Working together with a previously cleared integrated continuous glucose monitor (CGM), the entire new system is called the iLet Bionic Pancreas. It differs from current automated insulin delivery (AID) systems in its increased level of automation. The adaptive algorithm is initialized using only the patient’s body weight, without other insulin dosing parameters. Rather than entering specific carbohydrate counts, users only input whether the carbohydrate amount in the meal is “small,” “medium,” or “large.” The algorithm adapts over time to users’ individual 24/7 insulin needs.
Pivotal data for the system were presented in June 2022 at the annual scientific sessions of the American Diabetes Association.
In the 16-center trial involving 440 adults and children 6 years and older with type 1 diabetes, the system reduced hemoglobin A1c by 0.5 percentage points by 13 weeks, without increased hypoglycemia. They spent an average of 2.6 hours more time in range, compared with standard of care (either currently available AIDs, stand-alone pump and CGM devices, or multiple daily injections plus CGM).
The FDA had granted the iLet a breakthrough device designation in December 2019.
Anne L. Peters, MD, a professor of medicine at the University of Southern California, Los Angeles, and director of the USC clinical diabetes program, commented on the pivotal study and the system in June 2022. She called the study “cool” because it enrolled more than 25% minority individuals “who aren’t routinely studied in these insulin device trials” and also that it included people with a range of baseline A1c levels, with more than 30% greater than 8%.
Regarding the system’s algorithm, she pointed out that it “doesn’t allow for the individual using the pump to fidget with it. They can’t override the system and they can’t put in other insulin doses. The system is just there to take care of their diabetes.”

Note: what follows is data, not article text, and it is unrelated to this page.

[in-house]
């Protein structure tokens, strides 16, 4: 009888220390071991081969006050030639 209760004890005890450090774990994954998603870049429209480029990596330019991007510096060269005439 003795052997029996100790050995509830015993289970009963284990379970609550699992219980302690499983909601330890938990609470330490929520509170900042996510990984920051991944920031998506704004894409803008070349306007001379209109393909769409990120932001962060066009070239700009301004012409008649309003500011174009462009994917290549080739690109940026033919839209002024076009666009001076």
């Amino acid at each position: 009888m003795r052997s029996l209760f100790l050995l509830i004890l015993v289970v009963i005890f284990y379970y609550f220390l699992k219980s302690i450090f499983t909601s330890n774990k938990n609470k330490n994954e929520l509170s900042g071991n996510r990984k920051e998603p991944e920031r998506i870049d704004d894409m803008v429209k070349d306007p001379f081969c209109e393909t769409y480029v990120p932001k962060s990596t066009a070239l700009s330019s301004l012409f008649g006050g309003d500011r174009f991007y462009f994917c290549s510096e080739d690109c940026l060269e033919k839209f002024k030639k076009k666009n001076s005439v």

That might represent a limitation for some with type 1 diabetes, study coprincipal investigator Roy W. Beck, MD, PhD, said in an interview during the ADA meeting. “The iLet could dramatically reduce type 1 diabetes management burden for many patients, but it might not suit everyone. For example, somebody who’s very compulsive and has an A1c of 6.5% and is used to manipulating what they do, this is probably not a good system for them because the system is kind of taking over.”
On the other hand, Dr. Peters said, “I think what’s important about this system is that it may allow for greater use of automated insulin delivery systems. It may allow primary care providers to use these systems without needing all sorts of support, and patients may be able to use these devices more simply than a device where they have to do carb counting and adjusting in ways that I think tend to be pretty complicated and require higher numeracy and literacy skills.”
The “bionic pancreas” was originally conceived as a dual-hormone system including glucagon delivery as well as insulin. Beta Bionics is continuing to work with the FDA on that front.
A version of this article first appeared on Medscape.com.